Unless you are chartering a yacht like the guests on Below Deck Sailing Yacht, you will need a way to make money while you’re living at sea.
“Are you of independent means, retired, or a freelancer?” George asks. “Whatever way you make money, you will need it for food, clothing, moorings, medical expenses, chandlery, and boat repairs.”
However, living on a boat can also be a money-saving decision, and the cost of living on a boat can be far cheaper than renting a property, especially in an expensive city.
Nathan’s vessel is docked in a marina, which is one of the most expensive ways to live on a boat, since it includes running water and power. Even so, it only costs one-eighth of the price of monthly rent in that area of London. The cost of buying a boat versus a house in Central London is not even comparable (in favor of the boat).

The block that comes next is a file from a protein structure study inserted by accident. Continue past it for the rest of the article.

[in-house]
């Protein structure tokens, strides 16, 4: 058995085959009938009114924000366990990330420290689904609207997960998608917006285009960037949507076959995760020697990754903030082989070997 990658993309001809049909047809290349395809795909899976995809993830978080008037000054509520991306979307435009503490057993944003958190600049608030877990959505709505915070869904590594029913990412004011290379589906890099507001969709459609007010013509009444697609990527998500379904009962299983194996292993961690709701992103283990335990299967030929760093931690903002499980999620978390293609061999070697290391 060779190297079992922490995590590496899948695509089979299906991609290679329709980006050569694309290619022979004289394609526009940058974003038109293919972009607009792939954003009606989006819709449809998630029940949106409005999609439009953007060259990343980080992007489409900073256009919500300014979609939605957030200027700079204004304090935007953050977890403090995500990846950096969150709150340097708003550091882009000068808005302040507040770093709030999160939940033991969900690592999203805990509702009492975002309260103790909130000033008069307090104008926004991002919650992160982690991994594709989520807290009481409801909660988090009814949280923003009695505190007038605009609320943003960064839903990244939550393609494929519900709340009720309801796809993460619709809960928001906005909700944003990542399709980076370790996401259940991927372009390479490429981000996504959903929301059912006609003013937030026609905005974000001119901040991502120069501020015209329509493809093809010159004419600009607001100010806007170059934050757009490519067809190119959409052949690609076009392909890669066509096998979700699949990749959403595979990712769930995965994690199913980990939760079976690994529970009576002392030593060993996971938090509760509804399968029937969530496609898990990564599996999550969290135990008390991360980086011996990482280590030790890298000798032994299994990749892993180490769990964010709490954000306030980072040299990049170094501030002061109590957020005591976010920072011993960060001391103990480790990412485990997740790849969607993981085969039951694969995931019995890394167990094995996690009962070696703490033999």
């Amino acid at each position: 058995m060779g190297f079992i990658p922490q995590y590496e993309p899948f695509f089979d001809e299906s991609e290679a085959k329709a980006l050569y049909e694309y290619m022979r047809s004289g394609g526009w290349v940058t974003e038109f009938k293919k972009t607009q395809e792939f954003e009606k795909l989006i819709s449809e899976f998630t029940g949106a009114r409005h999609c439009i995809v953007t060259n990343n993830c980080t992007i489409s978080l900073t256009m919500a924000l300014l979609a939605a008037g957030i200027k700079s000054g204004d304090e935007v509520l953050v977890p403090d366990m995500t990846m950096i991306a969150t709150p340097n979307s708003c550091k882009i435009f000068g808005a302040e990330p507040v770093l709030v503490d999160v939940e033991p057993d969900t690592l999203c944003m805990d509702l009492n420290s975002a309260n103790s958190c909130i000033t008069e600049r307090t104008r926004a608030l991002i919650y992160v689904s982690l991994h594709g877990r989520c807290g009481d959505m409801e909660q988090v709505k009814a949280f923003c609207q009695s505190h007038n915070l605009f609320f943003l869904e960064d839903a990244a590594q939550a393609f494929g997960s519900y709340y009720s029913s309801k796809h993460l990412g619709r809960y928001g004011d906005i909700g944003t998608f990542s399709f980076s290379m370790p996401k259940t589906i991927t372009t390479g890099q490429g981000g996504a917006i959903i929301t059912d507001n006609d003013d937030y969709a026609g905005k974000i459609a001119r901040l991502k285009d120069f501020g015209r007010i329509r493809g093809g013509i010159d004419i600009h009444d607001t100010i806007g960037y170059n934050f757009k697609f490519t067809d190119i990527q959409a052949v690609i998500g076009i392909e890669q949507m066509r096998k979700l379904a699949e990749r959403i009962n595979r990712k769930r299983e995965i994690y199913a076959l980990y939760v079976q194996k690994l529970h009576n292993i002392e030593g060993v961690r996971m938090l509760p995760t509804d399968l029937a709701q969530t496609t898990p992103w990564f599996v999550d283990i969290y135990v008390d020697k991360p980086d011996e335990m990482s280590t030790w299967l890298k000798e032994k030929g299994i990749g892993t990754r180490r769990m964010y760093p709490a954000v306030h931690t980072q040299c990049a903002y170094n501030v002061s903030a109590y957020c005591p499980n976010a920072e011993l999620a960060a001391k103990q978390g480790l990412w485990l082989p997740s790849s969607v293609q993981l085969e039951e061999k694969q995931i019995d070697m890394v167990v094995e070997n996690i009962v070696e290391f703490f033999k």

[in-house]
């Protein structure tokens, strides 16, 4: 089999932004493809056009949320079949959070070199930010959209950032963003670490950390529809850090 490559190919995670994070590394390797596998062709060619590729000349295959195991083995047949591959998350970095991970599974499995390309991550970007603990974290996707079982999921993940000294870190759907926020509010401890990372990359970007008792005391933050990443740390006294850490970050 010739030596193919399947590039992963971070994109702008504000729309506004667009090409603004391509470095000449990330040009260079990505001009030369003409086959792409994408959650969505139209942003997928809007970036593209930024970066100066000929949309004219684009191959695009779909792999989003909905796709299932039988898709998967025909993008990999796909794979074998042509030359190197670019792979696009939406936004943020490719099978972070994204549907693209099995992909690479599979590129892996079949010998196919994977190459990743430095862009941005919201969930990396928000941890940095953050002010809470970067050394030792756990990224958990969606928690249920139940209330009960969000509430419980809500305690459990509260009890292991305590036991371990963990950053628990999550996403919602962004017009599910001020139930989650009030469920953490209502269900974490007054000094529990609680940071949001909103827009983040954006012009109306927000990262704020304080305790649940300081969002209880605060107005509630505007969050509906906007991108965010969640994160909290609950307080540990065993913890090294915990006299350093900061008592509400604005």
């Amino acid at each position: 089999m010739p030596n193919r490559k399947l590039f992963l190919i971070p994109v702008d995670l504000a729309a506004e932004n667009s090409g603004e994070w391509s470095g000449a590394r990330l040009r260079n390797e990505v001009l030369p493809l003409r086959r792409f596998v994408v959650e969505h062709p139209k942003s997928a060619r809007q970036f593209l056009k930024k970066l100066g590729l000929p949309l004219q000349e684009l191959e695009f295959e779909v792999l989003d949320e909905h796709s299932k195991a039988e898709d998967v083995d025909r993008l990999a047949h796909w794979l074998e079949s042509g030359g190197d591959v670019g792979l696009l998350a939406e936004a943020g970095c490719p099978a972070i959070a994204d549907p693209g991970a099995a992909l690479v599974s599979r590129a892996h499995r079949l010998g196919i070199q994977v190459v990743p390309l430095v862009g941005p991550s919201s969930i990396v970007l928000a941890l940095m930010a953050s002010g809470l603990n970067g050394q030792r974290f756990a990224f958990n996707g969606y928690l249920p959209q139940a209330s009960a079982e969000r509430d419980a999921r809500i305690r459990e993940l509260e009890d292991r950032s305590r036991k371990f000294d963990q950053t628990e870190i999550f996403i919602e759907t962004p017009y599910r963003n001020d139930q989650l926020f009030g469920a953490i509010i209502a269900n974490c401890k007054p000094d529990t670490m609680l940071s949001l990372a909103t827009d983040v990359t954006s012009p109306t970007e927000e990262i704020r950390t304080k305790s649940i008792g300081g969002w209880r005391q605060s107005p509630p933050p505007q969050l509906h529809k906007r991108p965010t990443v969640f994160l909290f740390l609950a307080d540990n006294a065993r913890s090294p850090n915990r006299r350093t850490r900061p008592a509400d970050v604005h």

Sailors’ Top Tips for Living at Sea
I asked the sailors for their top tips for a life at sea. Keep the following in mind as you take to the seas, and happy sailing.
- Make the most of your free time. Discover new hobbies, enjoy your surroundings, and don’t forget to live in the moment.
- Meet people. The fact that you live on a boat is a great ice-breaker at parties. Globe-trotting yachties love to talk for hours, and there is a close-knit sailing community you can tap into for advice about all things boat-related.
- Live like a local and experience new cultures wherever you sail to.
- Ginger nut biscuits are a great cure for seasickness.